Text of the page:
Spirit of Grace Ministries
Spirit of Grace Ministries
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The Problem of Hell


By Dennis Pollock

In the latter part of the twentieth century, a charismatic black preacher named Carlton Pearson was making a huge splash on American Christianity. In those days it seemed as though he was everywhere and doing almost everything. Carlton had talent in almost every area that a person can be talented. He was a great speaker, a wonderful singer, he was funny, charming, and dynamic, and had a stellar personality. It seemed as though there was no limit as to how far he would go as a leader in the Christian world. He was a rocket headed for regions few ministers would ever go, and there appeared to be nothing that could stop his appointment with greatness and destiny.

But in the midst of his meteoric rise, he suddenly shocked his 6,000 member congregation and the rest of the American Christians who followed him with an announcement that would soon bring his ministry crashing down to earth in record time. Carlton announced that while watching a video about starving African children, he heard the voice of God speaking to him. But what he heard disagreed with almost every other evangelical Christian in the world, as well as the Scriptures. Carlton declared that God had told him there was no hell. No sinners” would ever go to hell because there was no hell. And the logical extension of this was that every single person in the world was already saved.

Carlton was extremely naïve in supposing that Christians would either accept this new concept he was espousing or else just ignore it. In fact, they did neither. There was an immediate uproar among the Christians of his own congregation as well as Christians who watched him on television or simply knew about him. His church began to bleed members and over a couple of years the remaining faithful were forced to sell the building. Within a very short time, for most American Christians Carlton Pearson dropped out of sight and became essentially irrelevant to evangelical Christianity: unseen, unheard, and ignored.

Although at first he tried to suggest that he was not rejecting Scripture, but simply re-reading” it and seeing it in a new light, over the years he moved away from any pretense of believing in the inspiration of the Bible. His favorite slogan these days is that the Bible is not the inspired word of God,” but rather the inspired word of men about God,” which is a disingenuous way of saying, It s a great book, but don t be so stupid as to believe it all.”

Jesus Preached Hell

Jesus Christ, the One we honor as Savior and Lord, and as our Alpha and Omega, referred to hell and a punishment for the wicked in the afterlife more than any other person in the Bible. Jesus tells us:

Do not be afraid of those who kill the body, and after that have no more that they can do. But I will show you whom you should fear: Fear Him who, after He has killed, has power to cast into hell; yes, I say to you, fear Him! (Luke 12:4-5).

Elsewhere He warns:

If your hand causes you to sin, cut it off. It is better for you to enter into life maimed, rather than having two hands, to go to hell, into the fire that shall never be quenched (Mark 9:43).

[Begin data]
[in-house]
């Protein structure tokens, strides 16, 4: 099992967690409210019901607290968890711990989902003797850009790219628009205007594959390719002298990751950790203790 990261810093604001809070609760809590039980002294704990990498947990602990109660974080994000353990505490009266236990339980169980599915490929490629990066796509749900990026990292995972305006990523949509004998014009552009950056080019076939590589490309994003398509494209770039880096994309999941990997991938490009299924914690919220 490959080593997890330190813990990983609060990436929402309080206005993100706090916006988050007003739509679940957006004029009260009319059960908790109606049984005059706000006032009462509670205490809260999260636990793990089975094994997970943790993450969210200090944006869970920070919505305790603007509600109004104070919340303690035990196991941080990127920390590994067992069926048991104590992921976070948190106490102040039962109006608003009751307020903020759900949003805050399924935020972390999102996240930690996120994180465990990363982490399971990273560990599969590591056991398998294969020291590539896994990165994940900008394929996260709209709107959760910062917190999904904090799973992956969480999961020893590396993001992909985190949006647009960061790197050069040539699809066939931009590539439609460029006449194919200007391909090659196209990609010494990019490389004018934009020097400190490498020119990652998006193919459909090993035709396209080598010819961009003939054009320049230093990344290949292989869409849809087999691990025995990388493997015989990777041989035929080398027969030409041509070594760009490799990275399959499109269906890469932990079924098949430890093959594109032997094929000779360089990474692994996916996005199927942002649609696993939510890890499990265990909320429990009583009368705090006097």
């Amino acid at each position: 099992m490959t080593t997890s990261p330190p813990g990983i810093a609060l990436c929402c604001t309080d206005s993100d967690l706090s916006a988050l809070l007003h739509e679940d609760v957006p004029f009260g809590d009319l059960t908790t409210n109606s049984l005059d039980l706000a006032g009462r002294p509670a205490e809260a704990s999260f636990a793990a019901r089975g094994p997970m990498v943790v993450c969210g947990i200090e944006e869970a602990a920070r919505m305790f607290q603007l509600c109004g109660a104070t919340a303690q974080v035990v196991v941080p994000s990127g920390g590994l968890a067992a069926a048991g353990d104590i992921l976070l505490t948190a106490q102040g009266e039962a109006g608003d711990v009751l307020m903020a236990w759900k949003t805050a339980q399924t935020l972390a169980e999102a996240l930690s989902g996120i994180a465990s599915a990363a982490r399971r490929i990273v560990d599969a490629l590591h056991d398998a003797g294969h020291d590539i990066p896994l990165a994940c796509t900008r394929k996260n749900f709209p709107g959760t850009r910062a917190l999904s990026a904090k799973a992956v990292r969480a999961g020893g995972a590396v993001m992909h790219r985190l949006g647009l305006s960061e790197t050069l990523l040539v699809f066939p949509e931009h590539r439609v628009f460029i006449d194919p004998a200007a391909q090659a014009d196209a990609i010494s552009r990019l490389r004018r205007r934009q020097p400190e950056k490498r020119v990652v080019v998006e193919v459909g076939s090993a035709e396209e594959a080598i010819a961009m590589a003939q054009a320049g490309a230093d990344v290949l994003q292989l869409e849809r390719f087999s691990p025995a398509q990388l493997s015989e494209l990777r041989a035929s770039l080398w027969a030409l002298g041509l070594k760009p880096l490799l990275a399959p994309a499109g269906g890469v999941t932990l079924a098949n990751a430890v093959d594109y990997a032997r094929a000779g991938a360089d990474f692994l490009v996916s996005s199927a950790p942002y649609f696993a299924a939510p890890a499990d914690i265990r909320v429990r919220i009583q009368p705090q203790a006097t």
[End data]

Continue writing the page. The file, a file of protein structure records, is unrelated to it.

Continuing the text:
And he blasted the hypocritical religious leaders of His day, saying, Serpents, brood of vipers! How can you escape the condemnation of hell?” (Matthew 23:33). He said of Judas, It would have been good for that man if he had not been born” (Matthew 26:24). These verses would make no sense if, as Carlton Pearson believes, everyone is saved and we are all on our way to heaven. But they make perfect sense if we believe there is a place of punishment for the wicked where they will suffer for their sins after their life on earth is over. These verses are only the tip of the iceberg. There is such an overwhelming preponderance of verses which speak of eternal accountability and an afterlife where sinners will pay for their crimes against God and against their fellow-man, that the only possible way to believe otherwise would be to deny the Bible.

The Church s Problem

This being said, the church has for years had a big problem with the idea of hell. Much of this problem has to do with the traditional view of the nature of this place of the damned. Hell has often been pictured as a great sea of molten lava, bubbling and boiling with intense heat, where every sinner who dies will be plunged, and forced to suffer there year after year, century after century, and millennia after millennia. Little children will scream in agony along with adults, serial murderers and rapists will writhe in horrible, intense pain there, right alongside “little old ladies” who loved to bake cookies for the neighborhood children. Adolf Hitler will have his place in the boiling lava, but so will 12-year-old boys and girls who died in their youth and never even achieved adulthood. Christ rejecters who lived in towns with dozens of churches will scream constantly in pain, alongside Hindus who never heard the gospel of Jesus even once in their lives, and went from childhood to old age assuming that the religion their parents taught them, the only religion to which they were ever exposed, must be the truth. Every person who dies without putting their faith in Jesus will suffer and scream and cry in torment in this boiling lava forever and ever.

Now what I ve just done is push this concept far harder than almost any pastor would ever push it. My purpose was to show that anybody with any kind of tenderness of heart would shudder from such a thought, and find the very idea difficult, if not impossible to accept. This is our orthodox view of hell, and we tend to believe it must be correct and are fearful to suggest anything other than this. But since almost no one could accept this, the result is that most evangelical preachers, while believing in the classic view of hell, will almost never preach anything about it.